Greenhouse gas soaked up by forests expanding into deserts

Rising carbon dioxide levels may be helping forests to start reclaiming the world's deserts, scientists believe.

Rising carbon dioxide levels may be helping forests to start reclaiming the world's deserts, scientists believe.

The trend could explain why a forest planted on the edge of the Negev desert in Israel 35 years ago is expanding much faster than expected. It could also help account for the estimated seven billion tons of carbon dioxide that goes missing from the atmosphere each year.

Scientists believe vegetation creeping back into arid lands could be soaking up the greenhouse gas.

Professor Dan Yakir, from the Weizmann Institute in Rehovot, Israel, led a team of experts who made the discovery. Their findings were published in the journal Global Change Biology. They were surprised to find the Yatir forest on the edge of the desert was a substantial carbon dioxide "sink".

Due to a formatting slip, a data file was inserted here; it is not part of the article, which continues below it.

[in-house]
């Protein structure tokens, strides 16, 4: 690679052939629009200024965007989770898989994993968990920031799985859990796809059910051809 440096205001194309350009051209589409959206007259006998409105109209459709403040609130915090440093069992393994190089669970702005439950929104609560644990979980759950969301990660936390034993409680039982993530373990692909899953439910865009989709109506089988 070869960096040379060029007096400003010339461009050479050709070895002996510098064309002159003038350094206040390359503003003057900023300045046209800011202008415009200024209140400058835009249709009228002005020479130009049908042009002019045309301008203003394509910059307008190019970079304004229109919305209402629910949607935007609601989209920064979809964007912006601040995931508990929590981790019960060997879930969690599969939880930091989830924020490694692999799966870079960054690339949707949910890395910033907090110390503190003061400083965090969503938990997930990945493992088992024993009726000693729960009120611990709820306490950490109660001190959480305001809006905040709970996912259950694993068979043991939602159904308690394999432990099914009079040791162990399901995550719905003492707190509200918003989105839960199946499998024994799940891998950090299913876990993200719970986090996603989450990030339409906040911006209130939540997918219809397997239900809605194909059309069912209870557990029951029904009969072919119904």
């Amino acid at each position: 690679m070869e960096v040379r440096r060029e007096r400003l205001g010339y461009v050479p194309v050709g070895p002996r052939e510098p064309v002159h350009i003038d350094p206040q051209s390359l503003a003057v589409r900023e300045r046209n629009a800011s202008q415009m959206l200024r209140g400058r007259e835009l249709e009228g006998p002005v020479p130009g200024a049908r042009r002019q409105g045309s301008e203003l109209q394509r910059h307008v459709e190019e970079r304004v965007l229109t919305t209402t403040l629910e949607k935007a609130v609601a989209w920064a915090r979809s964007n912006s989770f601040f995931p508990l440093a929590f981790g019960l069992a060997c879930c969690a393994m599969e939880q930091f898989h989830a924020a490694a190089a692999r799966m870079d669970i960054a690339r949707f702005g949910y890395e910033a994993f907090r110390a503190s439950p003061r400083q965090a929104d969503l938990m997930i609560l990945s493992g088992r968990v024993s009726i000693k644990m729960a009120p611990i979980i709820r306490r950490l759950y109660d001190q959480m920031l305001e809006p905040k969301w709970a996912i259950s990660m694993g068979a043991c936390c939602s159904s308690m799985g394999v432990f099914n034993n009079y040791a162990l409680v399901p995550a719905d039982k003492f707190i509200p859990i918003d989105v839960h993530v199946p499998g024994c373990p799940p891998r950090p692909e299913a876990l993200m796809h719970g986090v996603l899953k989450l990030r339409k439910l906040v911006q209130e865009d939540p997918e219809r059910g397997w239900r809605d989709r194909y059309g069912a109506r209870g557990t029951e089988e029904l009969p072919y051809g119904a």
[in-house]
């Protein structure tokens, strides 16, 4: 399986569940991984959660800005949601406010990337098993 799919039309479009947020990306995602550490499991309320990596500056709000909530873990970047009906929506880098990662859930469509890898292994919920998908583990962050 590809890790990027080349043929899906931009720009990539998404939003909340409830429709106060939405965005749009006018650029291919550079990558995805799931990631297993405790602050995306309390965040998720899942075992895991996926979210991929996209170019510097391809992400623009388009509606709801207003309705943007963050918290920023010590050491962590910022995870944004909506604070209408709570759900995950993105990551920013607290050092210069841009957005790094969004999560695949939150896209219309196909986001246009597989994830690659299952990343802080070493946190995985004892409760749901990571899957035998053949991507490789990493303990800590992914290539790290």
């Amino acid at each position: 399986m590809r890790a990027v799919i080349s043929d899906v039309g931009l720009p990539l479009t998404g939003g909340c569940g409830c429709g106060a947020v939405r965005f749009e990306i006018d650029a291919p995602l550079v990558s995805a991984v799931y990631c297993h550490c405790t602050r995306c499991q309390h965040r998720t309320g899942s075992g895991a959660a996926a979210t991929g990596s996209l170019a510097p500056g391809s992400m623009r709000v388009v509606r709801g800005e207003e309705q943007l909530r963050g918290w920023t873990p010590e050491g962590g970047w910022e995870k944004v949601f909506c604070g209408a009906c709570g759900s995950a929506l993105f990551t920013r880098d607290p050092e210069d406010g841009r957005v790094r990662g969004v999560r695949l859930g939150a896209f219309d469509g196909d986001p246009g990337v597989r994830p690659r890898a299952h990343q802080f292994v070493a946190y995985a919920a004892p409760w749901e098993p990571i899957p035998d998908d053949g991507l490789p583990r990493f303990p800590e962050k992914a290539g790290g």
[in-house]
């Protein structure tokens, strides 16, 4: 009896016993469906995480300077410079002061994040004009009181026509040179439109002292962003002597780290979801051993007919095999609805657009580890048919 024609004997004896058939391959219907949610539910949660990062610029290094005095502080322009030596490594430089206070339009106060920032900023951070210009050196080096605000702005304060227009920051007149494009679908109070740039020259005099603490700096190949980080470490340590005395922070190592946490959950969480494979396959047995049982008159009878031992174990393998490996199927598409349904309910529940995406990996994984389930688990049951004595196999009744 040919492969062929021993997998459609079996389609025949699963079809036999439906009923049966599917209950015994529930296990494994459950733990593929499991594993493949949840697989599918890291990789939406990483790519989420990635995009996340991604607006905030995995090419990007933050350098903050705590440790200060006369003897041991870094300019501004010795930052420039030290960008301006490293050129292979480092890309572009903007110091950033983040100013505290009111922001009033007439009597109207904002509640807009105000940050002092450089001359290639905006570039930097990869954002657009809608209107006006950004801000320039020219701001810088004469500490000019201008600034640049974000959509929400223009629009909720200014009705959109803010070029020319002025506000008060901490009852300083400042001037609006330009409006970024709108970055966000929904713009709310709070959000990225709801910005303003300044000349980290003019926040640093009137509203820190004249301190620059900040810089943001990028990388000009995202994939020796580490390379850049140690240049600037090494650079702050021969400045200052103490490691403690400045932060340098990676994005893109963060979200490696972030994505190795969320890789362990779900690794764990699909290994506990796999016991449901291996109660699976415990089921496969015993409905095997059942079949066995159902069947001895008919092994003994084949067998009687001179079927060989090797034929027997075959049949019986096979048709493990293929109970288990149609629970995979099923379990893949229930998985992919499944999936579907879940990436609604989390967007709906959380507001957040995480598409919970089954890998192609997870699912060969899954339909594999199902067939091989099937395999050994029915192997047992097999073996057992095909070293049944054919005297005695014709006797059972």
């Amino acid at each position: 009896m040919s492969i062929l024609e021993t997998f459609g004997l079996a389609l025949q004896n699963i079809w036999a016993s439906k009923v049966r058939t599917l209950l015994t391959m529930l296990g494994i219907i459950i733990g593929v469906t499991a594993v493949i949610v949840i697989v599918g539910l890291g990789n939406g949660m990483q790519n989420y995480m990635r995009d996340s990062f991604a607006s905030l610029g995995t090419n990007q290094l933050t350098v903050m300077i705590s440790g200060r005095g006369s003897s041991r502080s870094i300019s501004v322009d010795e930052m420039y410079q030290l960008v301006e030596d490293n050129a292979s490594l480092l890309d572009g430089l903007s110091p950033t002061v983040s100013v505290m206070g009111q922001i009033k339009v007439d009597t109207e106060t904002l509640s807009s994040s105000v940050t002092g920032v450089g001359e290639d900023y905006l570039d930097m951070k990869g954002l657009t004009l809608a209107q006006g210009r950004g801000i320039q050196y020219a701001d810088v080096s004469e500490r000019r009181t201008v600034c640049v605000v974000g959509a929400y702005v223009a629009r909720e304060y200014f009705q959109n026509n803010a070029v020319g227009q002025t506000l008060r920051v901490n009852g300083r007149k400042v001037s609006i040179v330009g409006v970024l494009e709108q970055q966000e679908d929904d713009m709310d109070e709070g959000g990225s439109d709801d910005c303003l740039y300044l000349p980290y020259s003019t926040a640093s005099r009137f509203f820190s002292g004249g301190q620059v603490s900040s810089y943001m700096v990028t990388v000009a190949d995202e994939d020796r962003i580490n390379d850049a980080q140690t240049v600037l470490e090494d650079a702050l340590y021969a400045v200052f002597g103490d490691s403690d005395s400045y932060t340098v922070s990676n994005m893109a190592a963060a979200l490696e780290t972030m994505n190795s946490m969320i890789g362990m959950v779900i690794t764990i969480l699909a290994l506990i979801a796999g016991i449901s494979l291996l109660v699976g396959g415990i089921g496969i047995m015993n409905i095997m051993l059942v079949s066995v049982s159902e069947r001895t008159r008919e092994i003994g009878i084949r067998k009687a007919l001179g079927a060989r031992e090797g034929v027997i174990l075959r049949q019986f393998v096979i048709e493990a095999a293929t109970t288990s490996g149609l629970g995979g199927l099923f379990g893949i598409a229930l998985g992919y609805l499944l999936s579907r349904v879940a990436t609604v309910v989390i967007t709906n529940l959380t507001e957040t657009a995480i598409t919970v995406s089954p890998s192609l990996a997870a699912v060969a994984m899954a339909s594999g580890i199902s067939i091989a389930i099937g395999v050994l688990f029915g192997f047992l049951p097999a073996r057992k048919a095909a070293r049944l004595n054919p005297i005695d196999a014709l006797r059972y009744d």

It was absorbing carbon dioxide as efficiently as vegetation in more fertile areas and it was also expanding quickly into the desert. Seeing the forest, planted 35 years ago, flourish so well contradicted all expectations.

"It wouldn't have even been planted there had scientists been consulted," said Professor Yakir. The observation could indicate an unexpected consequence of man-made greenhouse gas pouring into the atmosphere. While contributing to global warming and turning parts of the world hotter and drier, it could be helping to make arid regions more green.

Plants need carbon dioxide for photosynthesis, and they absorb the gas through pores in their leaves. But the wider the pores open, the more water is lost through them.

Professor Yakir believes that when large amounts of carbon dioxide are present, plants do not need to open their pores so much to obtain the carbon dioxide they need. This allows them to conserve water, so that more is left in the ground. Forests are therefore able to grow in areas that previously would have been too dry for them.

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